The guidance conversation with Maia complemented Parchelo’s work on the power of navigating true to one’s intentions. In the case of entering the heart of mindfulness practice, it is dwelling in the space of our life that is vibrant and life-giving. It is a coming alive and bringing the mountain closer to our center.

Tomorrow, Frank and I lead our very first residential retreat in secular mindfulness practice. I may wear my rakusu anyway. Just because. It’s a frightening and exciting prospect of watching forty mountains walk six steps closer to the heart of an intimate life. I’m hoping Dogen will say a few words of self-making and that the labyrinth walking at nightfall will bring me in the knowing of the walking mountain.

being a time being: dogen, katagiri & the flight of vultures

timebeing1The sight of five vultures waiting at the end of the driveway can be a good thing. What is the good and what thing they point to is, of course, unknowable in the immediate. And yet. That single view is enough to send me wandering on time travels to worlds of worry, regret and wondering what if.

Vultures waiting are a powerful icon for time lost, frittered away. The body/mind unbinding with nothing left but the shell of a vessel poorly treated and meagerly used. I stepped out of the car quietly not wanting to set them on flight; that would have truly signalled the end. So I watched them as they watched something off in the northeast field, unmoving yet intimately related.

Dogen¹ writes exquisitely of time as inseparable from being, time-being or more succinctly being-which-is-time. Uji. It takes a moment to drop into what that feels like because the cascade of moments seems external, impenetrable and inexorably outside our control. Our perception insists that time moves relentlessly and mercilessly as we are dragged along in its wake. No wonder I quail at the sight of an icon of endings.

Katagari² describes “The Pivot of Nothingness” as this present moment – which doesn’t exist because past is vanishing and future has yet to unfold leaving a void, a turning point, a pivot into the next unfolding. For ease of communication, we tend to position ourselves through language. “Here I am.” But the terminology fractures when we drop into the “here” “I” and “am.” Each is a construction of something from the past and a reaching into the future.

In this “here” is a train station into which pulls all manner of locomotives taking me “there.” The room where this or that happened which lead to that or the other not happening. The city where choices ended and others failed to manifest. The bus, the subway where I choose this direction and not that, where one meeting lead to another but a different route missed the intersection of time and another being.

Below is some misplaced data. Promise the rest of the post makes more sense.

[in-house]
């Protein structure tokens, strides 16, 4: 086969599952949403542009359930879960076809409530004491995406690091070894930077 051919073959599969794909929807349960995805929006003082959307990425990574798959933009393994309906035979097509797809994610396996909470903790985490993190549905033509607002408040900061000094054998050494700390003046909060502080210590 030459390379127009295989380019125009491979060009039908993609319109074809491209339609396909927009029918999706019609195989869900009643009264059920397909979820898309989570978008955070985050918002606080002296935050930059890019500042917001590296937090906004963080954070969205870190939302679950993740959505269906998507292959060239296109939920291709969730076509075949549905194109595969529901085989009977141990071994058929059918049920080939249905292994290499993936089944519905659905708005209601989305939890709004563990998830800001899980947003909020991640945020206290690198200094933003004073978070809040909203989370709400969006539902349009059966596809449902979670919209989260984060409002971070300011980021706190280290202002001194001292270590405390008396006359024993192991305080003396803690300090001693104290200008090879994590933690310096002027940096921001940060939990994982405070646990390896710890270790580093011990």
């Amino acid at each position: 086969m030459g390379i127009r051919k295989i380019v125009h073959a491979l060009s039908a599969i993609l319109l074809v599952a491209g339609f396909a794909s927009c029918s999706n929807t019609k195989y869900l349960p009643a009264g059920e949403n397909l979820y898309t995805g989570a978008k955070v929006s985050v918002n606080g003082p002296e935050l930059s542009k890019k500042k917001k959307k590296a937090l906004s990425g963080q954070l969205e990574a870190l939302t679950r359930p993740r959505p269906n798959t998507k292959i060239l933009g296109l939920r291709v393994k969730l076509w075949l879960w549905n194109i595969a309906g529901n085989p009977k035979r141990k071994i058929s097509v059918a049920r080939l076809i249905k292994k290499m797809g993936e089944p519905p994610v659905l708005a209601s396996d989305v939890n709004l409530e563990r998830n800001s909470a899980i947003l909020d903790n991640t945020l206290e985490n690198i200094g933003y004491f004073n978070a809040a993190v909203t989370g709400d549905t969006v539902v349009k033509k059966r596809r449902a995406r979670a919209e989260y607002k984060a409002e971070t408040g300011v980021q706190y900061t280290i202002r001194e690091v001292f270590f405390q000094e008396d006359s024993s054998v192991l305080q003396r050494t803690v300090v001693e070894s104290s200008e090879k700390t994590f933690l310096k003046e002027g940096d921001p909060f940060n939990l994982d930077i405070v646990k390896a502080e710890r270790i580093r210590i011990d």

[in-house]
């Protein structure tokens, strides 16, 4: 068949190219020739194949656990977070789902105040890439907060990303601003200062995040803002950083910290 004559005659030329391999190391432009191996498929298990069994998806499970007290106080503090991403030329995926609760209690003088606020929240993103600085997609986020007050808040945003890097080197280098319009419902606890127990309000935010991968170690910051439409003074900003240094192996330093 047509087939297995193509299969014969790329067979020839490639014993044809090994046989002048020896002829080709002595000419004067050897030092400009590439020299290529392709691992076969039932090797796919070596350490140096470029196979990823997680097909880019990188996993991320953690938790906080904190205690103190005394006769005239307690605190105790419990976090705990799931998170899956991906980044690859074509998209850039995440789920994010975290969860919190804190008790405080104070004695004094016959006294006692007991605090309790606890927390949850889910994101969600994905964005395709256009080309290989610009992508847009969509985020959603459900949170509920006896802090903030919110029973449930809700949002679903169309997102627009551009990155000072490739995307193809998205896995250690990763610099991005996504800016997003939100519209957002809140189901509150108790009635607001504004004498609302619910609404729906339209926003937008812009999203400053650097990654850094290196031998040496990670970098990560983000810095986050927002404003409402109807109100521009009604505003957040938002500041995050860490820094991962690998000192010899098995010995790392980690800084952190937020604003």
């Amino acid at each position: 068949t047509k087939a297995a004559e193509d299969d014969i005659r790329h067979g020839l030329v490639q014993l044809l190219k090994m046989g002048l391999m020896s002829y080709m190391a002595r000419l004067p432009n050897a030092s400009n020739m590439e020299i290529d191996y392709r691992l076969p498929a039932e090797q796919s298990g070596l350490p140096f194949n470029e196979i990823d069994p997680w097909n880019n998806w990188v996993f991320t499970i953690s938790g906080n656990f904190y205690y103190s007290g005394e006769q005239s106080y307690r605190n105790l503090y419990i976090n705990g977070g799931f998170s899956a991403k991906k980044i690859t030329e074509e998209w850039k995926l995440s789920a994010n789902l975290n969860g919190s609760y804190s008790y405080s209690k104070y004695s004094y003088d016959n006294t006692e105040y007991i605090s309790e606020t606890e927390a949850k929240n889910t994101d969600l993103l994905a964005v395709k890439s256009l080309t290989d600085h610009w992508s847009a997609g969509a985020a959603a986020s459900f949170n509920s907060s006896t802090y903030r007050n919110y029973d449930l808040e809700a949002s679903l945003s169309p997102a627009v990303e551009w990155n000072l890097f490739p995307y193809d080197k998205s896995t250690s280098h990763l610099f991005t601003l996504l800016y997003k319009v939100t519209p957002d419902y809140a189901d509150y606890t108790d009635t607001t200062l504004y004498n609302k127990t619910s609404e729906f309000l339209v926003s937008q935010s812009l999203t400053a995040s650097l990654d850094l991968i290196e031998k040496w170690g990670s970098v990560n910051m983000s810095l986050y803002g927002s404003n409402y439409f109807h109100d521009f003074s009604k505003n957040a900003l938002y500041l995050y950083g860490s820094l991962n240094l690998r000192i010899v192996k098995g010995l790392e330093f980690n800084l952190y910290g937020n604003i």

In this “I” are a hundred thousand variations that appear to be a seamless evolution from a past point and into a hopeful future. The aspiring astronaut, the acolyte of science, the lost and wandering characters who make up this play of fools. Examined closely, the appearance of an unbroken tapestry is so heart-rendingly false. More a wildly designed quilt with each patch having emerged from an unknowable confluence of causes, conditions and other beings-of-time.

As I “am” is not enough. There is always something taunting from the future that was planted by a promise from the past. Always something that is insufficient, undeveloped and wantonly wasting time. This am-ness is a counterpoint to what philosopher Evan Thompson³ calls “selfing.” It is an accreted stuckness that takes a wake up slam of vast proportions to dislodge it from the delusion of permanence.

timebeing2And the vultures took flight.

In this pivot of nothingness which contains all that is necessary and sufficient is what Dogen says is the complete moment. Like the firewood and ash¹, it “fully includes before and after and is independent of before and after.” To paraphrase, we cannot call here the beginning of there, I the end of you, or am the end of was.

When you are right on the pivot of nothingness, free from the pictures created by your consciousness, you see time from a universal perspective. There is no gap where you feel separate from time, because your life is the whole dynamic world of time, and all sentient beings are the content of your life. Katagiri, p.78

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¹Tanahashi, Kazuaki (ed), The Treasury of the True Dharma Eye: Zen Master Dogen’s Shobo Genzo, Vol 1. Shambhala 2010

²Katagari, Dainin (Edited by Andrea Martin), Each moment is the universe: Zen and the way of being time. Shambhala 2008

³Thompson, Evan, Mind in Life: Biology, phenomenology, and the sciences of mind. Belknap Press of Harvard University Press 2010